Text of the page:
In the health and fitness world, metabolic conditioning is a term used loosely and frequently. It is generally associated with Cross-Fit; intense workouts, derived from lifting heavy weights in great succession, racing against the clock, or against other athletes. Now in some cases this is true. I have also heard it used to describe a workout consisting of a series of time based work dictated by minimal rest. Another word I hear a lot is “Tabata.” Tabata consists of very quick bursts of work followed by very short amounts of rest, done cyclically, until exhaustion. Then, given a longer rest period to recover before beginning the next cycle. These are two very different workout styles, amongst many, within the metabolic conditioning realm. The truth is this current hip thing is really an old concept that has finally trickled down to the general public.
High intensity interval training, also known as (HIIT) is all the rage, but it is something all athletes have done, and probably done a lot of. It is generally best to balance the rush with the gush, and leave a little room to siphon off some of the workout steam generated -which is where athletes can really gather speed when not working on their aerobic capacity.
I would like to try to decipher this. A metabolic conditioning workout should be based on a desired outcome dictated by the level of fitness and ability of the individual doing such a workout this has been researched in depth by The Journal of Strength and Conditioning. The human body has several different methods of getting energy. In order to tap into those different energy systems, different ratios of work to rest must be implemented in order to cause adaptations in the body for a desired performance goal.
A desired goal to maximize efficiency of a particular energy system is usually the response one is looking for from the body; so the way the patterning of work and rest are structured makes that exercise “circuit” metabolic conditioning. For example, a person looking to “bulk up” should have a different amount of rest in relationship to work, than a person looking to become leaner or run farther. Structuring a workout where timing is disregarded and getting through it as quickly as possible is not nearly as effective for performance goals as a planned attack, with regimented work to rest ratios.
Here are the basics of Exercise Metabolism:
Everything we eat must be broken down into smaller things in order for the body to use them. This means of creating energy is known as metabolizing, and in layman’s terms is known as the metabolic system. There are three pathways that are primary to making this happen and each has their own place and purpose. By tapping into them correctly for performance or physical goals should be the idea behind writing the training circuit.
The Immediate System: (ATP-CP)
Think of this as explosive energy your Olympic lifting, sprinting, and jumping. Any exercise that takes less than 10 seconds to accomplish is utilizing this system. What is important is how long the work to rest ratio is. The exercise is so physically taxing that it can take roughly three to five minutes to fully recover.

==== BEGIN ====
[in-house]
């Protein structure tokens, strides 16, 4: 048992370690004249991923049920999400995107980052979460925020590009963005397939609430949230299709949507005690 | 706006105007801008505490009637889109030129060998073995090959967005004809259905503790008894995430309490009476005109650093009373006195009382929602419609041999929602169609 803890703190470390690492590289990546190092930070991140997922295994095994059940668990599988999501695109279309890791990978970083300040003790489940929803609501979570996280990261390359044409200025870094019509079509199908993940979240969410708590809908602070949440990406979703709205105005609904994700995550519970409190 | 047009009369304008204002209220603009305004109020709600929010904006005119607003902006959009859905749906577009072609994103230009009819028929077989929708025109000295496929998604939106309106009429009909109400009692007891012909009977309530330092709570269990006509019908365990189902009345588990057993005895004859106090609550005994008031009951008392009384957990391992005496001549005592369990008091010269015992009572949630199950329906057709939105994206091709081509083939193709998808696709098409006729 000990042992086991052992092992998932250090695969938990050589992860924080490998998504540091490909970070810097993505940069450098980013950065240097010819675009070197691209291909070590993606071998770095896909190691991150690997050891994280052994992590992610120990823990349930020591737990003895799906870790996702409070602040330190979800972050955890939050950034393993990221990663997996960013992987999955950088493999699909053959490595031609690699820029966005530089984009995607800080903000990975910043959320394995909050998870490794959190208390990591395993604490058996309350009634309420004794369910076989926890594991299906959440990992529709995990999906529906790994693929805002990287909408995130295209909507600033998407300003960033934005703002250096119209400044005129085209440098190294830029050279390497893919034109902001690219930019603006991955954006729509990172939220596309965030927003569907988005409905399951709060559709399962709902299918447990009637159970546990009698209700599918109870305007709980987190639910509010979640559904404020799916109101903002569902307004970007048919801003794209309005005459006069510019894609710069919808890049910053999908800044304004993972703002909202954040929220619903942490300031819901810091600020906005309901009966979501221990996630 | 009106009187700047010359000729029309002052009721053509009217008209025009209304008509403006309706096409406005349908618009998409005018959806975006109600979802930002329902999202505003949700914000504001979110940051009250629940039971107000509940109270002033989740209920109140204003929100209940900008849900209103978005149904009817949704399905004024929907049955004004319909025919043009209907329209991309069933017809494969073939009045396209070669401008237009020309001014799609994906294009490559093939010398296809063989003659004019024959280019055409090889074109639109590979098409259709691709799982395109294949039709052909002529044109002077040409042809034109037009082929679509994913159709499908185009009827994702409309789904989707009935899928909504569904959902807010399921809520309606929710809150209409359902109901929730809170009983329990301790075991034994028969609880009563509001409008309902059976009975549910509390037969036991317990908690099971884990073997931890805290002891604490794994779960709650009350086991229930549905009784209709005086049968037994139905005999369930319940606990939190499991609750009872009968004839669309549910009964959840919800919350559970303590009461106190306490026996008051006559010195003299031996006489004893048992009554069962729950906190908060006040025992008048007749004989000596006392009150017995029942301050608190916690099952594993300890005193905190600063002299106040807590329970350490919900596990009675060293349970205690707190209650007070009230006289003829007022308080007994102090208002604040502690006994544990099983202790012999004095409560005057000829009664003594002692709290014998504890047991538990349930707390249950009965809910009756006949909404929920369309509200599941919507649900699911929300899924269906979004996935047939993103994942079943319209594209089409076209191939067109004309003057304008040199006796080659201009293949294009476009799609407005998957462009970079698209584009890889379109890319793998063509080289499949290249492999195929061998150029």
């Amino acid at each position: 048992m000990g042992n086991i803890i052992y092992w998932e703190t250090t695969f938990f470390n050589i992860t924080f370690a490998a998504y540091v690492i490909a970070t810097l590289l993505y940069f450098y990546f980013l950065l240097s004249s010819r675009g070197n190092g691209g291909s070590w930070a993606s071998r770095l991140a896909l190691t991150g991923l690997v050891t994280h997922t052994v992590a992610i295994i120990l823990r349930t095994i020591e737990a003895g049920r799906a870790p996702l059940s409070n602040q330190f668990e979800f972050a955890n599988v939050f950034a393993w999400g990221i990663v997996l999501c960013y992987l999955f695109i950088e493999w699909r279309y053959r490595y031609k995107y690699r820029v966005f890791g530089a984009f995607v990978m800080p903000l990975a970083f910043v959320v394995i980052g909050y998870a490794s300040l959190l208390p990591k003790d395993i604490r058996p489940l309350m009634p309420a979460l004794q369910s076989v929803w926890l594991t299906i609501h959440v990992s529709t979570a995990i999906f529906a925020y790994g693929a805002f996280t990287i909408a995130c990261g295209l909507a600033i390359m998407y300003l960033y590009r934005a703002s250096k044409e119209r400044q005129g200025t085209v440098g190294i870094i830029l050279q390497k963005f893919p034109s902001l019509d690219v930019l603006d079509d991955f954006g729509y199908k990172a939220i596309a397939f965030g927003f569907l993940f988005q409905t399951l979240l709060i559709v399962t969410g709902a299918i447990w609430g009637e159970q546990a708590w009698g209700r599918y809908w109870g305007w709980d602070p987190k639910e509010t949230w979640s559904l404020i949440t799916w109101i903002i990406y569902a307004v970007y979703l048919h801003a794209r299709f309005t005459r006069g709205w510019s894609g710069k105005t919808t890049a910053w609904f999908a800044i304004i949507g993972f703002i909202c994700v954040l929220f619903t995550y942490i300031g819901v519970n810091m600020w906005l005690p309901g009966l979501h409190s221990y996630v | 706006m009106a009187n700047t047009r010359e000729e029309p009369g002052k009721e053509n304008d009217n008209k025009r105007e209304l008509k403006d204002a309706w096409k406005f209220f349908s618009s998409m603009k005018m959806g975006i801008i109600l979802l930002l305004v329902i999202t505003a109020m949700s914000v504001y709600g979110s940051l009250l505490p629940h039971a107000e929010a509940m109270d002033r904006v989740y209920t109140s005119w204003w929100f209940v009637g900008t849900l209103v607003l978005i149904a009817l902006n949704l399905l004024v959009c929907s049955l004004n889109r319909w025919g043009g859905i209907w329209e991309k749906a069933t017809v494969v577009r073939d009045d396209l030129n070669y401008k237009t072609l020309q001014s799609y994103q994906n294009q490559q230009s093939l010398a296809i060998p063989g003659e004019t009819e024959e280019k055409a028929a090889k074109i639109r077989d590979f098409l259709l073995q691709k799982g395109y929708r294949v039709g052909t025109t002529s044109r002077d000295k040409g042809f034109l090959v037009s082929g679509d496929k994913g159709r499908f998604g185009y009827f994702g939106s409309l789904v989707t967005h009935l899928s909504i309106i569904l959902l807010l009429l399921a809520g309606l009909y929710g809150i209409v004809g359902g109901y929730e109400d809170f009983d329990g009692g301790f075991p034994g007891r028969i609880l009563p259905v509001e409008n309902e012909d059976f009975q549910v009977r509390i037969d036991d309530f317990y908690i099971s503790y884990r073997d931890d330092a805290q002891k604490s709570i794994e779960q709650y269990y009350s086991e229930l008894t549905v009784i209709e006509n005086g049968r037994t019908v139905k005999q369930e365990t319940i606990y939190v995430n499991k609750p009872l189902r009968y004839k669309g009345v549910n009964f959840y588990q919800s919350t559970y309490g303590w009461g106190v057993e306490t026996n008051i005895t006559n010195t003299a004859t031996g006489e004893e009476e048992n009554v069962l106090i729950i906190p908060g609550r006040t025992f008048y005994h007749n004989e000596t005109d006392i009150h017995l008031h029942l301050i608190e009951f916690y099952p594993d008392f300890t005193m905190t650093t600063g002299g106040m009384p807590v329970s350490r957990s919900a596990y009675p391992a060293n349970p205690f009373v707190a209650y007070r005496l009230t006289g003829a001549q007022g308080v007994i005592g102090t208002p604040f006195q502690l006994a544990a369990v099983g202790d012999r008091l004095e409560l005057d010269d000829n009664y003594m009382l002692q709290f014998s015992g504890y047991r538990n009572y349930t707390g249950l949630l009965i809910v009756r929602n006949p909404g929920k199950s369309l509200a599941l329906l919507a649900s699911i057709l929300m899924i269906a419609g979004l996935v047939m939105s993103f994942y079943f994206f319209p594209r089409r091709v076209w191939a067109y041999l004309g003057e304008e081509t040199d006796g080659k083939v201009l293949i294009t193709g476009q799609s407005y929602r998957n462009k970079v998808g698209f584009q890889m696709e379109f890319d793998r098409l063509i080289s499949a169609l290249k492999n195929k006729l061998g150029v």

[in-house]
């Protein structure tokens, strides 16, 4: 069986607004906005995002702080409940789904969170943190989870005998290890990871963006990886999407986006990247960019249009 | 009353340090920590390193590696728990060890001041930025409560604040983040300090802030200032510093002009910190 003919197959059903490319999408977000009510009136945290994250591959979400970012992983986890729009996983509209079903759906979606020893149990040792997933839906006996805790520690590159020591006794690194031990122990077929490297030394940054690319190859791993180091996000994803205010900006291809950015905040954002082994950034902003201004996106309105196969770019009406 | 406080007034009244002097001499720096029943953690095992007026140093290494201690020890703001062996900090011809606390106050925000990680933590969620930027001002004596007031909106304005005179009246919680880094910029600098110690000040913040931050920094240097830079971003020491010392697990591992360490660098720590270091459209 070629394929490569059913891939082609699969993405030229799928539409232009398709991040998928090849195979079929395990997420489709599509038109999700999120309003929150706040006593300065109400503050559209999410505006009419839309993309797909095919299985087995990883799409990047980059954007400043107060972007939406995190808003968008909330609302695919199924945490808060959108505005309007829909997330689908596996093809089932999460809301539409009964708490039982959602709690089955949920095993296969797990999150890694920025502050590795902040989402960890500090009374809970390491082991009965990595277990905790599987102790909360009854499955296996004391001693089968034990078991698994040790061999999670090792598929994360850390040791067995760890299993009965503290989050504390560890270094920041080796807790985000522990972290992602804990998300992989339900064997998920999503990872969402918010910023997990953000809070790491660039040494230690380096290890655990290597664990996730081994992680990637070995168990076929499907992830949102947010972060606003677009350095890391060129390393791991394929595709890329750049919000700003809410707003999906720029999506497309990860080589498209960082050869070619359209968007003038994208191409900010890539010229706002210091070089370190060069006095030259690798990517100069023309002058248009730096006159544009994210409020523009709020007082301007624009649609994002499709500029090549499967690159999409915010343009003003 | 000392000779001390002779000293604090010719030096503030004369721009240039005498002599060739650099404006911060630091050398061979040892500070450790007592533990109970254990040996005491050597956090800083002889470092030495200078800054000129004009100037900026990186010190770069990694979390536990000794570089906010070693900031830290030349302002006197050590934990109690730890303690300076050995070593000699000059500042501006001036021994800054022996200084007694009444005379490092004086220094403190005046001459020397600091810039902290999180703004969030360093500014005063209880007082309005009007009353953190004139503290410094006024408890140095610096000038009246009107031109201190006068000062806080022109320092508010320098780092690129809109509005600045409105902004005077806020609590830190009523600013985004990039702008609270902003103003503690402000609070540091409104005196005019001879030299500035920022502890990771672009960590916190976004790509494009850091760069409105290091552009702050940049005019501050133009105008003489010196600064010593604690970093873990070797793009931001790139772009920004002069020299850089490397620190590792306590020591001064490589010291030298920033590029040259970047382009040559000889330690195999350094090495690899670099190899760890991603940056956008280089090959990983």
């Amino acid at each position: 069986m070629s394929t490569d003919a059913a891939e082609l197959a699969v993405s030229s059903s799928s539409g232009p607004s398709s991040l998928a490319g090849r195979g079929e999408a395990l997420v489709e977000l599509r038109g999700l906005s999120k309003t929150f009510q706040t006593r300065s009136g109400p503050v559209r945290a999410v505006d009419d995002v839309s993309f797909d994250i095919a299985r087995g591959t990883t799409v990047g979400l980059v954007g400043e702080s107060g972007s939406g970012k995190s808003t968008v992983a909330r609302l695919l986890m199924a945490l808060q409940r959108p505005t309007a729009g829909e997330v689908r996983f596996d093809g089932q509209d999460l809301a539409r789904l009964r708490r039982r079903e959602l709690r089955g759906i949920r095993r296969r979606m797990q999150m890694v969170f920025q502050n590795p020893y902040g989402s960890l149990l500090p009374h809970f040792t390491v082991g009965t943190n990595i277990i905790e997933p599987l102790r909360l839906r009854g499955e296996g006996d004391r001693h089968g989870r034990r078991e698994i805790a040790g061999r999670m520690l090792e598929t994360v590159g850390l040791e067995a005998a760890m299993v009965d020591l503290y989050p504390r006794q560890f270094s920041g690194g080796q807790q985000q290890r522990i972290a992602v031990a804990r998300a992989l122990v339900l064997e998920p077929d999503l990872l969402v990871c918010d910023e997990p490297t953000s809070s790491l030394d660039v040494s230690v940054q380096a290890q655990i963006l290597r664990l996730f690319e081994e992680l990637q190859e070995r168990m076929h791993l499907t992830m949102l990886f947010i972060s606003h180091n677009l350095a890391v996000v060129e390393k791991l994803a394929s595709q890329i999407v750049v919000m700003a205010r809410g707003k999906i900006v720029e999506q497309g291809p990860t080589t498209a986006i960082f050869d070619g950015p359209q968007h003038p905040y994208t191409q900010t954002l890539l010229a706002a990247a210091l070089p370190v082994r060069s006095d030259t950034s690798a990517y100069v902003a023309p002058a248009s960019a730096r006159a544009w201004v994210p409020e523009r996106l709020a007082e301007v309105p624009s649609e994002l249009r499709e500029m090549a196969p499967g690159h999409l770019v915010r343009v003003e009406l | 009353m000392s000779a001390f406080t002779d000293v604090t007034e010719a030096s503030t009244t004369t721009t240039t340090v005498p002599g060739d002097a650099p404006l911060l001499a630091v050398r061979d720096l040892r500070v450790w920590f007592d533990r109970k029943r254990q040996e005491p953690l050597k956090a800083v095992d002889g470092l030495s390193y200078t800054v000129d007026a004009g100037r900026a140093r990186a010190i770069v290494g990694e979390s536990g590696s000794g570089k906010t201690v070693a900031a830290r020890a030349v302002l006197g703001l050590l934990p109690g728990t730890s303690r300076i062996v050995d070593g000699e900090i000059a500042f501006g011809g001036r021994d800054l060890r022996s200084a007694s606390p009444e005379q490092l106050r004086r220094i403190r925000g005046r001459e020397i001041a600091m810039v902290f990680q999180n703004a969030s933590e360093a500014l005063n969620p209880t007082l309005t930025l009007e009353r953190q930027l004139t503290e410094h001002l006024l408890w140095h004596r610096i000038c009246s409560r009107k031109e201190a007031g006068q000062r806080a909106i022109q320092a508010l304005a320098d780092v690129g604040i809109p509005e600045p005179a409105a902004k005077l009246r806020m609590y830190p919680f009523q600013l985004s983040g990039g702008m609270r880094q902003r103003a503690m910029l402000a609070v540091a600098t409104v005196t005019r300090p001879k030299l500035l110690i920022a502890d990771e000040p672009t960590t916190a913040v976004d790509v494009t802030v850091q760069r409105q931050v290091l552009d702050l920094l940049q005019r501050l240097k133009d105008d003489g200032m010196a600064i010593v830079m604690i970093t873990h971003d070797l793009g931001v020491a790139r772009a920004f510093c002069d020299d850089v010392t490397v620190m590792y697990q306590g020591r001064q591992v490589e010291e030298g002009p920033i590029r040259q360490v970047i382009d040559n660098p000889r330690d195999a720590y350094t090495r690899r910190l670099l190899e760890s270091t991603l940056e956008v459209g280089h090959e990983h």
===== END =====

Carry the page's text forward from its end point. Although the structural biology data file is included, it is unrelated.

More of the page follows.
The Intermediate System: (Anaerobic system)
It is used for shorter duration high intensity work such as your middle distance running (400-800 m) or swimming (100-200m) and your middle range weight lifting. This could be any exercise that takes anywhere from one to four minutes to complete. Depending on the ability of the athlete recovery time can take anywhere from one to three minutes.
The Long-Duration System: (Aerobic system)
This is your marathon running or century bike riding or 1500m swimmers or triathletes. The work is low to moderate in intensity and can go on forever as long as the athlete does not run out of energy (fat). The recovery for this kind of work is a mere seconds.
Now with those hard guidelines for energy usage detailed in the human body there is always crossover and interplay. No one energy system operates all by itself within exercise. The ratios at which they are called upon generally work in one primary system or another.
Developing the appropriate Met-Con Circuit:
The idea is to create efficiency for a specific energy system, one that will allow performance enhancement or physique. Also thanks to great amounts of research done by the Journal of Strength and Conditioning Research, this system creates increased EPOC. So the metabolism runs higher after a Met-Con session for a few hours.
Now once you figure out what it is that you are training for then you can really tailor your training program. The key factor for making this all work is your rest periods. Not enough rest you risk taking your anaerobic training session and turning it into an aerobic one. Too much rest and you leave your ATP-AC phase and create an anaerobic or even an aerobic workout. In order to make this really effective use large non-isolated actions. Start with bodyweight activity and remember when lifting weights to use proper form at all times and self regulate. If it doesn’t seem safe don’t do it, or find a facility or trainer that can help you learn those actions correctly and safely. Getting hurt training will not only ruin race day, it will put a huge chink in the armor of invincibility you once had. To remain competitive, it’s usually best to stay out of the ranks of the walking wounded. After all, health trumps strength any day! So stay healthy, and stay strong, with smart workouts!